Early Christian authors also associated ancient Israel uniquely with the Hebrew language (pp. 135–37). While patristic authors recognized that contemporary Jews used a variety of languages, they assumed that ancient Israelites only knew Hebrew, and that they were the only nation that knew Hebrew. Their scriptures were, therefore, composed in Hebrew. As Augustine says: “It is called the Hebrew language, which the authority of the Patriarchs and Prophets preserved, not only in their speech but also in their sacred writings.” Hebrew is the biblical language because it was the language of ancient Israel. In this sense, Aramaic does not qualify as a ‘biblical’ language, even though the Bible does contain Aramaic passages and some Christians considered Aramaic a sub-branch of Hebrew (pp. 138–41). While they do not regard Hebrew to be ‘holy’ in the manner intended by the Rabbis, the association of Hebrew with ancient Israel meant that the Fathers knew that their scripture was originally Hebrew.


John Meade said...

Ed, I see your productivity on the blog is picking up again. Spring break?

Anyways, I wondered if for your research you explored the anonymous marginal notes in some of the catena mss? For example, an almost formualic note in the Job catena is ου κειται εν τω εβραικω. I'm interested in the origins of these notes for the book of Job (my area of research is the hexaplaric fragments of Job) and beyond. The meaning of the note is quite clear in context. It appears generally in places where there is text in the LXX but is not in the Hebrew (i.e. obelized lines). There are other types as well.

It is not a comment on the Hebrew language per se, but it reveals that some early Christians were aware of the state of the Hebrew text of their day and later Christian scribes copied these notes faithfully, making later generations aware of the same phenomenon for the book of Job.

Any thoughts?

Ed Gallagher said...


I hope all is well with you. My lack of productivity has something to do with just my general ups-and-downs of blogging, and also with spending the last two weeks in the Philippines. Good trip; got back on Saturday.

I have not explored those marginal notes, so I'm not sure how they're used in the manuscript. That is, is there any indication about what the author of the note intended the reader to do with the information provided? I.e., this is not in the Hebrew, so don't use it in debate with Jews? Or, this is not in the Hebrew, so it's not really the word of God? I imagine there is not enough information to tell.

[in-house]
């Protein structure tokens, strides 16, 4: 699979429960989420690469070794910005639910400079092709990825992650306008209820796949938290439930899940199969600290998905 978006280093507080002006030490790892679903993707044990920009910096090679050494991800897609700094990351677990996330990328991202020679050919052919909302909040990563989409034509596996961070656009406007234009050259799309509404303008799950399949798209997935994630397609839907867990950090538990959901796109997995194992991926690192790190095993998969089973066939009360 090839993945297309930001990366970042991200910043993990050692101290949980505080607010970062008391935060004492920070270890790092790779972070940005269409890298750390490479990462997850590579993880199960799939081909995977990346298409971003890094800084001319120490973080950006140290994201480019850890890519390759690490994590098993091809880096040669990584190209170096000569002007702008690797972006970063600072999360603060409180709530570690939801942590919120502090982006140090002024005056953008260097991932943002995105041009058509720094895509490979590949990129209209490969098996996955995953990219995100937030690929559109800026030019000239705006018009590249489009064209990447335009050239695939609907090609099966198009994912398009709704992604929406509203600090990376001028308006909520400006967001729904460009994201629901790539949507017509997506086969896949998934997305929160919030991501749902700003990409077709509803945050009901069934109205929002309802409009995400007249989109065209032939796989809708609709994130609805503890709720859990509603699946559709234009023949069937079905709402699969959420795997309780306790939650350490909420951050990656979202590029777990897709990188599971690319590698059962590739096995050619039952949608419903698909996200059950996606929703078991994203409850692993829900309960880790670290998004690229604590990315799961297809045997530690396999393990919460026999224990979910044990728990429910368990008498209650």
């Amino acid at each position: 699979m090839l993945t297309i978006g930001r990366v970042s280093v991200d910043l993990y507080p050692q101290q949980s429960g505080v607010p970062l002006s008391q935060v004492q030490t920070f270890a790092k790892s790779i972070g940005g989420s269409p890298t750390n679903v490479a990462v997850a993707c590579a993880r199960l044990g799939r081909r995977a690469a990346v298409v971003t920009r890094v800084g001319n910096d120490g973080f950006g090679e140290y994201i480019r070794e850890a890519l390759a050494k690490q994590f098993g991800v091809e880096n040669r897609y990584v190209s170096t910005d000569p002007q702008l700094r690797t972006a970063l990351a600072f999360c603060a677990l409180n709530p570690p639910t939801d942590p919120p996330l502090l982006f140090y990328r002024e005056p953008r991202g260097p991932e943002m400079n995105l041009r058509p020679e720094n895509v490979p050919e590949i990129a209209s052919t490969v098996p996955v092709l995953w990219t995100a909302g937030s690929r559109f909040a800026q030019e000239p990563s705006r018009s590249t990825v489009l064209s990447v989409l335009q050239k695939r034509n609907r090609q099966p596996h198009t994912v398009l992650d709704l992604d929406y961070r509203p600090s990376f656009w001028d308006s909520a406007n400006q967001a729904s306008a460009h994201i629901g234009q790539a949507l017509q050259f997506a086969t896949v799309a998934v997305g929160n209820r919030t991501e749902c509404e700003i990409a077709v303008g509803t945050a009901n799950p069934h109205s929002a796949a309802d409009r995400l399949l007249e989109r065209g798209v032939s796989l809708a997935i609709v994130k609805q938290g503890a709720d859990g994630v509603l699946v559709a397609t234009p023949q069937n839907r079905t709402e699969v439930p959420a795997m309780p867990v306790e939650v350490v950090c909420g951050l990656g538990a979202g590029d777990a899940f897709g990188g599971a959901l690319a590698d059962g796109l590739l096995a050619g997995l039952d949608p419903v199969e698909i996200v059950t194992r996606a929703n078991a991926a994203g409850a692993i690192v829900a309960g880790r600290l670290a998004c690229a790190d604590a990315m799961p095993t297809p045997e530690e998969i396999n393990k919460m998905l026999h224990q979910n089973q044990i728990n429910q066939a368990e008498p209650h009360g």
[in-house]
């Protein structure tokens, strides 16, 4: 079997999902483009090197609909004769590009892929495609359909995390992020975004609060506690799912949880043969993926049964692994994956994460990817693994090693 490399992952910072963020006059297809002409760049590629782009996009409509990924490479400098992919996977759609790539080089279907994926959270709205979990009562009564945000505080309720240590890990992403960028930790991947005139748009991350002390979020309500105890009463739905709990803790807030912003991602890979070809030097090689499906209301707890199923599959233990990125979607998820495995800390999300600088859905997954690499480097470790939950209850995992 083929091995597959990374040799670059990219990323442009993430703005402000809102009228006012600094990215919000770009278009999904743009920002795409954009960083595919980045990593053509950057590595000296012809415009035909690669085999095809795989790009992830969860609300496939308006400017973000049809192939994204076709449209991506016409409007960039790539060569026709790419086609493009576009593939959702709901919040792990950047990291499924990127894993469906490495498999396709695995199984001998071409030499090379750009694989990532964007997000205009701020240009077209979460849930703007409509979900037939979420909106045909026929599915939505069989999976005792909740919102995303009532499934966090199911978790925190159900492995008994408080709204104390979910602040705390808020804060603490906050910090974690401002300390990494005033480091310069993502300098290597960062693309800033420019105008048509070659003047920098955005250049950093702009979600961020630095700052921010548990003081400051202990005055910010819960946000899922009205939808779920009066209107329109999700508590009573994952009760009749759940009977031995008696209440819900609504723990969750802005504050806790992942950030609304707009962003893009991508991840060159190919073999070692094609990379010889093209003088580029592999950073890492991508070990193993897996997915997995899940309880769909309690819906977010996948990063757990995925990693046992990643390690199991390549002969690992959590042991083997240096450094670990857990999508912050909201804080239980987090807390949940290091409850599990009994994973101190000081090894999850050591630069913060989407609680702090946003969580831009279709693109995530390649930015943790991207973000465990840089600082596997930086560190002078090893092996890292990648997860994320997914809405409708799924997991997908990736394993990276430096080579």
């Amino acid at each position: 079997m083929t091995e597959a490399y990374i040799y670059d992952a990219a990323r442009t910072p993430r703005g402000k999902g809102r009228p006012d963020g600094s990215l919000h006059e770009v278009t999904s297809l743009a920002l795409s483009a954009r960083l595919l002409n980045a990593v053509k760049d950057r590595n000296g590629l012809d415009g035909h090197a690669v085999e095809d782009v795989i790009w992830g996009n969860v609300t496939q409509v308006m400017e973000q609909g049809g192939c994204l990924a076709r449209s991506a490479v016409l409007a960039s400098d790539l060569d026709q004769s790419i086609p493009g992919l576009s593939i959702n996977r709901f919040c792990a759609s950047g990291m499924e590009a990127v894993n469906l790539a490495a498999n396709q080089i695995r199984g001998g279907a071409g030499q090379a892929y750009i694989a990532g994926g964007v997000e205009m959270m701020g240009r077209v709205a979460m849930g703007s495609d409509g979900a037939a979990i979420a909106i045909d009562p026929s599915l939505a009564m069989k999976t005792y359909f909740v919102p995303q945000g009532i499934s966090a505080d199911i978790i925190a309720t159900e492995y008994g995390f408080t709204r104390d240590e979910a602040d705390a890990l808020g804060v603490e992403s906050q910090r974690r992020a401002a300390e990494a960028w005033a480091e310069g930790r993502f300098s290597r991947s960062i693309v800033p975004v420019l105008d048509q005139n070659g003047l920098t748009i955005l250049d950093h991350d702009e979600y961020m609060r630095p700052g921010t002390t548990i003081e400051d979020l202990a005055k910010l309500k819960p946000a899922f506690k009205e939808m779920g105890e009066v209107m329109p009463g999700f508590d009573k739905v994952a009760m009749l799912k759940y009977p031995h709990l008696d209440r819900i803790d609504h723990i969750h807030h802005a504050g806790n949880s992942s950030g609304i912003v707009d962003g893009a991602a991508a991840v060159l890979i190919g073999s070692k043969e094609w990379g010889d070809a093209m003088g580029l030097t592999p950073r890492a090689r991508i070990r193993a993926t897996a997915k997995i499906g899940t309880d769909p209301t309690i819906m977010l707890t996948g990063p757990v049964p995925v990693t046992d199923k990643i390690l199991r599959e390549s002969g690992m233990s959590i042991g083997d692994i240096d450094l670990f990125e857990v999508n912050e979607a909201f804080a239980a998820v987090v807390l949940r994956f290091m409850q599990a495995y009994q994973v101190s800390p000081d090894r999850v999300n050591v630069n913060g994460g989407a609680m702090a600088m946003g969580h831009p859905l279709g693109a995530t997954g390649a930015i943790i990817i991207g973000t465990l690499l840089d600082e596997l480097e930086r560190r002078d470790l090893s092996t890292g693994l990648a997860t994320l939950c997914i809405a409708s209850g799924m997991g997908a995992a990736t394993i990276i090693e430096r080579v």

My initial thought--this is going to sound obvious--is that the notes seem to attest Christian interest and concern with the Hebrew Bible, and not just the LXX. This has been one of my own concerns, in my book and elsewhere, to highlight patristic interest in the Hebrew Bible, at least on a theoretical level. That is, Christians in the 2nd-5th centuries usually did not think that the LXX's status as "our Bible" meant that it had no connection to the Hebrew Bible, or that the Hebrew Bible was unimportant, or that it was okay for the Greek to say something different from the Hebrew because God gave us the Greek. This is closer to Augustine's position, but he still has a concern for the Hebrew text. He just doesn't believe that the Greek needs to match the Hebrew. I want to argue that in this position Augustine is innovative, not representative. Other patristic authors (with Origen as a partial exception) absolutely did believe that the Greek ought to match the Hebrew, or an explanation needs to be given for why it doesn't, such as textual corruption in one or the other.

This has to do with things I'll discuss in a post tomorrow, on patristic views of the relationship between the Greek and Hebrew texts.

John Meade said...

Thanks, Ed. Glad to hear that the trip to the Philippines was good.

The notes, in the Job catena at least, cannot answer the questions you raise in your second paragraph. There is simply no further explanation for them. About the most we could say about them would be what you outline in your third paragraph. I will reserve further comment for your next post. Thanks again for the interaction.